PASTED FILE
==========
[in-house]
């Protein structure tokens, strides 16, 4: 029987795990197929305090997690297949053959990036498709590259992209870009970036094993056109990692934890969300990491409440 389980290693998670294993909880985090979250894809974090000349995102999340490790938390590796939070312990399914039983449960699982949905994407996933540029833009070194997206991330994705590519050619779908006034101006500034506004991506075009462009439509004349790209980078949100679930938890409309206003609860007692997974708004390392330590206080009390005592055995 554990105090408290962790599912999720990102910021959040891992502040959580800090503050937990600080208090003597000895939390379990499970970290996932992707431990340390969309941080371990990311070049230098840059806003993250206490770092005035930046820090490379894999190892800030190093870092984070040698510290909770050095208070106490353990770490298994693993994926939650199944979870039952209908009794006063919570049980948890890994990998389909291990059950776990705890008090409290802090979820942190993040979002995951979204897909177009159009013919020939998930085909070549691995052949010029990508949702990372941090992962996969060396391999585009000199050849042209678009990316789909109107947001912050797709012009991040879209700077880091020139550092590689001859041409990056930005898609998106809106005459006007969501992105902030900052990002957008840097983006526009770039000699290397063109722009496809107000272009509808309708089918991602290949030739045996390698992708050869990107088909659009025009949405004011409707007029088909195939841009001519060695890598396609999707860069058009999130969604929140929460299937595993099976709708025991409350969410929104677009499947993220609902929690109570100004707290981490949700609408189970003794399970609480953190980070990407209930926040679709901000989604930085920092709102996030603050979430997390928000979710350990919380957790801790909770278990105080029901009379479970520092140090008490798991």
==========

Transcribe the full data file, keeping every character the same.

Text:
[in-house]
């Protein structure tokens, strides 16, 4: 029987795990197929305090997690297949053959990036498709590259992209870009970036094993056109990692934890969300990491409440 389980290693998670294993909880985090979250894809974090000349995102999340490790938390590796939070312990399914039983449960699982949905994407996933540029833009070194997206991330994705590519050619779908006034101006500034506004991506075009462009439509004349790209980078949100679930938890409309206003609860007692997974708004390392330590206080009390005592055995 554990105090408290962790599912999720990102910021959040891992502040959580800090503050937990600080208090003597000895939390379990499970970290996932992707431990340390969309941080371990990311070049230098840059806003993250206490770092005035930046820090490379894999190892800030190093870092984070040698510290909770050095208070106490353990770490298994693993994926939650199944979870039952209908009794006063919570049980948890890994990998389909291990059950776990705890008090409290802090979820942190993040979002995951979204897909177009159009013919020939998930085909070549691995052949010029990508949702990372941090992962996969060396391999585009000199050849042209678009990316789909109107947001912050797709012009991040879209700077880091020139550092590689001859041409990056930005898609998106809106005459006007969501992105902030900052990002957008840097983006526009770039000699290397063109722009496809107000272009509808309708089918991602290949030739045996390698992708050869990107088909659009025009949405004011409707007029088909195939841009001519060695890598396609999707860069058009999130969604929140929460299937595993099976709708025991409350969410929104677009499947993220609902929690109570100004707290981490949700609408189970003794399970609480953190980070990407209930926040679709901000989604930085920092709102996030603050979430997390928000979710350990919380957790801790909770278990105080029901009379479970520092140090008490798991």